(by Henry Wadsworth Longfellow, 1807-1882)
Out of the bosom of the air,
Out of the cloud-folds of her garments shaken,
Over the woodlands brown and bare,
Over the harvest-fields forsaken,
Silent, and soft, and slow
Descends the snow.
Even as our cloudy fancies take
Suddenly shape in some divine expression;
Even as the troubled heart doth make
In the white countenance confession,
The troubled sky reveals
The grief it feels.
This is the poem of the air,
Slowly in silent syllables recorded;
This is the secret of despair,
Long in its cloudy bosom hoarded,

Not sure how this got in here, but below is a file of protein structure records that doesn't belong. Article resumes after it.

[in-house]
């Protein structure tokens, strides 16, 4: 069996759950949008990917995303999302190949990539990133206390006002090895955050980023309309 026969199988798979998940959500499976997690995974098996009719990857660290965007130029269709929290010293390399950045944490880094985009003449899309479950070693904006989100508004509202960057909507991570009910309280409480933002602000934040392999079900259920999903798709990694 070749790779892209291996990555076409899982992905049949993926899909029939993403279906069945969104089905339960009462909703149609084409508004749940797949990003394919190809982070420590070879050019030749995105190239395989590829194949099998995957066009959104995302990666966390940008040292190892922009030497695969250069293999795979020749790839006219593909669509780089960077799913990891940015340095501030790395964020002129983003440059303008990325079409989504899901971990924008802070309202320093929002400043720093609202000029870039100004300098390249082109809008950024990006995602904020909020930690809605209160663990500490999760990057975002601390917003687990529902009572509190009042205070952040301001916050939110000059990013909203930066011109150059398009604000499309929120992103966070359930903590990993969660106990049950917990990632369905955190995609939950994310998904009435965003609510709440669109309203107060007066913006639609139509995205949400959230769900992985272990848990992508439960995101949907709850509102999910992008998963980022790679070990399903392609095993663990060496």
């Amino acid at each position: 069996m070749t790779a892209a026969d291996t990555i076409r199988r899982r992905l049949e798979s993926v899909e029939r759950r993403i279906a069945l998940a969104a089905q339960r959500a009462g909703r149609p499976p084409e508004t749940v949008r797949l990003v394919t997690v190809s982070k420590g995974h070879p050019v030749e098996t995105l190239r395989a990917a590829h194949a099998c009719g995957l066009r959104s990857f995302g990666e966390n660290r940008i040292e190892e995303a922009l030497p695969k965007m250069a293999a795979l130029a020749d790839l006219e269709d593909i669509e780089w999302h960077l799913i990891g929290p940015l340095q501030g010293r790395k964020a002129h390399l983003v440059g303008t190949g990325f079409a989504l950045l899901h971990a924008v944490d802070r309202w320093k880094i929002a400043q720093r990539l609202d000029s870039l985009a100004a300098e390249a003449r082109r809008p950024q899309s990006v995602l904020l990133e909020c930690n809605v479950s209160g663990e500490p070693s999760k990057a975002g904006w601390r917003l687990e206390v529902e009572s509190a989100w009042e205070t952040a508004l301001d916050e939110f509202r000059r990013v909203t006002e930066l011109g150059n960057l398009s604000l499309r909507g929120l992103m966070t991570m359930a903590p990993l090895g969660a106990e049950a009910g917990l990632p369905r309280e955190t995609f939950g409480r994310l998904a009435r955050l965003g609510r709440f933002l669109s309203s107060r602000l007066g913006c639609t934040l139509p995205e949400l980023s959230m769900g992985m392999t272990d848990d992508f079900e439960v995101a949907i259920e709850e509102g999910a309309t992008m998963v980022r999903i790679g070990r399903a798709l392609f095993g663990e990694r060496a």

Now whispered and revealed
To wood and field.
Discussion points / questions / activities
- Have students write a poem in which, like Longfellow in the first stanza of "Snow-flakes," they describe something in detail without saying what it is. Then, in the last line, they reveal what that thing is. This can also be a grammar activity: Use a string of prepositional phrases, or modifiers of any sort, to describe something vividly, without naming it.
- Relate the illustration from Indian Summer to the poem that it accompanies ("Snow-flakes")